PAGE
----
September 23, 2009

A Weighty Cultural Change

Massachusetts is leading the way in fighting the public health challenge of obesity, Friedman School Symposium is told

By Jacqueline Mitchell

“The data and evidence indicated this health issue was a top priority,” said John Auerbach.

“Data matters,” said John Auerbach, commissioner of the Massachusetts Department of Public Health since 2007. When he looked at the “dramatically troubling” numbers—more than half the state’s adults are overweight, as are more than a third of its schoolchildren, and diabetes has doubled over the last decade—it became clear that the department needed to respond to the emerging public health issue of obesity.

“This is a relatively new problem resulting from a number of changes over the last 30 years,” Auerbach said. “What’s changed and how can we have an impact?”

Launched in January 2009, the resulting Mass in Motion program is a statewide, low-cost approach to battling obesity. Auerbach presented the plan in his keynote address at the fourth annual Friedman School Symposium, a meeting for national and international experts to discuss subjects affecting nutrition policy and the food industry.

Some of the Mass in Motion work takes place behind the scenes. For example, when the food-service contract for the four hospitals run by the public health department came due, Auerbach intervened, negotiating healthier menu options for the same price. The strategy worked so well that Massachusetts Gov. Deval L. Patrick signed an executive order requiring similar strict nutritional guidelines for all food-service contracts with state residential facilities. The contracts mandate serving foods with less fat and more fresh fruits and vegetables from local growers when possible.

And starting next year, Massachusetts will require almost 6,000 chain restaurants to post the calorie counts for each menu item. The new rule is based on similar regulations passed in New York City in 2008. Evidence already shows that Big Apple diners are opting for the lower-calorie choices, and the restaurants are, in turn, amending their menus. “Once people had the information, they stopped ordering certain things,” said Auerbach.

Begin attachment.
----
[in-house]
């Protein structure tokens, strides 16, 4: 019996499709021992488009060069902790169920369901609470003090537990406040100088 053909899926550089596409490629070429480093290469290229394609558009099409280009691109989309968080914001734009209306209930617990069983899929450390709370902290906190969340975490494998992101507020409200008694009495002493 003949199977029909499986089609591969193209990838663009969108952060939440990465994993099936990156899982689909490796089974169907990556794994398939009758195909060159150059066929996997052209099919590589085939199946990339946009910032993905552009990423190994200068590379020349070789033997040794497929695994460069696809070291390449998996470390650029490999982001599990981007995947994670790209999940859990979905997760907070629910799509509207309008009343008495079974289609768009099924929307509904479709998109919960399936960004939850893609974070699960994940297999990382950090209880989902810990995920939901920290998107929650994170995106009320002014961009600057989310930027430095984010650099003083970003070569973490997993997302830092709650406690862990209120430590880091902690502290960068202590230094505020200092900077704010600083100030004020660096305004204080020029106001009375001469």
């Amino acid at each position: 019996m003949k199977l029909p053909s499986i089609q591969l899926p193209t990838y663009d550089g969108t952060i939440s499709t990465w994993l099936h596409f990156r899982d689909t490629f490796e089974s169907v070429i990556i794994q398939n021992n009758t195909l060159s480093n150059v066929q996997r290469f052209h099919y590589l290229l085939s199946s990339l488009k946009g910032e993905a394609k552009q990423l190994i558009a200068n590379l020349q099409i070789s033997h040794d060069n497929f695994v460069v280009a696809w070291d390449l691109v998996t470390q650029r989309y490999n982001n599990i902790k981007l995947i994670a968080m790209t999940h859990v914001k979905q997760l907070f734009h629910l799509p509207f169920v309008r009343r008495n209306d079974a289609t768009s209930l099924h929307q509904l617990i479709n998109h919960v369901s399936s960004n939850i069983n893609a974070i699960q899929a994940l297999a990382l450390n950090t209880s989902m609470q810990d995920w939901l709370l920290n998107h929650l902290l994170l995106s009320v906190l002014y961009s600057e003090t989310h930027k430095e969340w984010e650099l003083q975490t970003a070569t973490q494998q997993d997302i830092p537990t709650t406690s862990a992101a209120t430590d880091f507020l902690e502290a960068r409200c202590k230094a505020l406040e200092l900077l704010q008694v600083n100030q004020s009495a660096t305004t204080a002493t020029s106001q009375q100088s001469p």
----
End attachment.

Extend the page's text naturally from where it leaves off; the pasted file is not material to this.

In another measure, the Massachusetts health department requires that public schools perform body mass index (BMI) screenings on all children and provide that information confidentially to parents.

Passing regulations like these is a fast and inexpensive way to get things done, Auerbach said. It also attracts much-needed media attention to the obesity epidemic. But regulations are not enough. Public health officials must work to “change the culture around overweight and obesity,” he added. Mass in Motion includes a public information campaign with advertising on buses, trains and billboards, and an interactive website that offers health and diet information as well as tools to help people set and achieve fitness goals.

Likewise, the state’s Workplace Wellness Initiative provides small grants to employers to implement exercise programs during the work day. Today, 20,000 Massachusetts workers participate in lunchtime yoga or dance sessions or afternoon walks with their colleagues. “Employers got into it thinking it would boost productivity or lower health-care costs, but it became clear that the primary benefit was to company morale,” said Auerbach.

Mass in Motion also partners with cities and towns willing to support residents’ health and fitness through “all aspects of policy.” Through programs like Tufts’ own Shape Up Somerville, municipalities can apply for small grants to educate school kids and parents about better nutrition, change zoning laws to bring supermarkets to depressed neighborhoods or build playgrounds and bike paths.

“It’s nice to see the underlying science linked to action,” Eileen Kennedy, dean of the Friedman School of Nutrition Science and Policy, said at the symposium.

“The data and evidence indicated this health issue was a top priority,” Auerbach said. “We have to make this work. I think we’re going in the right direction.”

Jacqueline Mitchell can be reached at

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